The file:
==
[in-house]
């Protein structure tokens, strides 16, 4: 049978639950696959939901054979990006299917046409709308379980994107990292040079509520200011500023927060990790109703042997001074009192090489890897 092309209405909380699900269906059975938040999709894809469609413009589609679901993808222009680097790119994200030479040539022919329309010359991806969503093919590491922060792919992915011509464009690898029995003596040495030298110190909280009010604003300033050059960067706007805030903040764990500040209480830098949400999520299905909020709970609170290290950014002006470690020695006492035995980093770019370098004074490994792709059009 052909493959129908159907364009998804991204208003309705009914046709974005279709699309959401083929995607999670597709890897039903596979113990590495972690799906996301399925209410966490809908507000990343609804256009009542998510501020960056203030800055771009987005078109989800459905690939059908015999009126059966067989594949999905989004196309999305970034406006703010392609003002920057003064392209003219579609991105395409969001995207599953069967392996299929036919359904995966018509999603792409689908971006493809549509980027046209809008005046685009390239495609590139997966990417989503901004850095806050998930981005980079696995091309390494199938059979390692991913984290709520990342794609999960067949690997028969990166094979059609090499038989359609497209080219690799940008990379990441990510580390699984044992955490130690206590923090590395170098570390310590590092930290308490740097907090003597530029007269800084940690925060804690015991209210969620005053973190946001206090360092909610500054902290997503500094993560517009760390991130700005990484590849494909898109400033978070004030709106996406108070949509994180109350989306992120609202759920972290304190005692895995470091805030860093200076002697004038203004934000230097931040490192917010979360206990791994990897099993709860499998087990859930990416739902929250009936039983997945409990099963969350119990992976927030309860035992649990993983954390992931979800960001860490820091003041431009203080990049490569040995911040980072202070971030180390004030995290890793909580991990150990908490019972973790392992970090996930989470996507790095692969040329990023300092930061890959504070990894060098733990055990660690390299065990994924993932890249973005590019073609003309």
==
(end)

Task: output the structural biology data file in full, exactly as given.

[in-house]
């Protein structure tokens, strides 16, 4: 049978639950696959939901054979990006299917046409709308379980994107990292040079509520200011500023927060990790109703042997001074009192090489890897 092309209405909380699900269906059975938040999709894809469609413009589609679901993808222009680097790119994200030479040539022919329309010359991806969503093919590491922060792919992915011509464009690898029995003596040495030298110190909280009010604003300033050059960067706007805030903040764990500040209480830098949400999520299905909020709970609170290290950014002006470690020695006492035995980093770019370098004074490994792709059009 052909493959129908159907364009998804991204208003309705009914046709974005279709699309959401083929995607999670597709890897039903596979113990590495972690799906996301399925209410966490809908507000990343609804256009009542998510501020960056203030800055771009987005078109989800459905690939059908015999009126059966067989594949999905989004196309999305970034406006703010392609003002920057003064392209003219579609991105395409969001995207599953069967392996299929036919359904995966018509999603792409689908971006493809549509980027046209809008005046685009390239495609590139997966990417989503901004850095806050998930981005980079696995091309390494199938059979390692991913984290709520990342794609999960067949690997028969990166094979059609090499038989359609497209080219690799940008990379990441990510580390699984044992955490130690206590923090590395170098570390310590590092930290308490740097907090003597530029007269800084940690925060804690015991209210969620005053973190946001206090360092909610500054902290997503500094993560517009760390991130700005990484590849494909898109400033978070004030709106996406108070949509994180109350989306992120609202759920972290304190005692895995470091805030860093200076002697004038203004934000230097931040490192917010979360206990791994990897099993709860499998087990859930990416739902929250009936039983997945409990099963969350119990992976927030309860035992649990993983954390992931979800960001860490820091003041431009203080990049490569040995911040980072202070971030180390004030995290890793909580991990150990908490019972973790392992970090996930989470996507790095692969040329990023300092930061890959504070990894060098733990055990660690390299065990994924993932890249973005590019073609003309």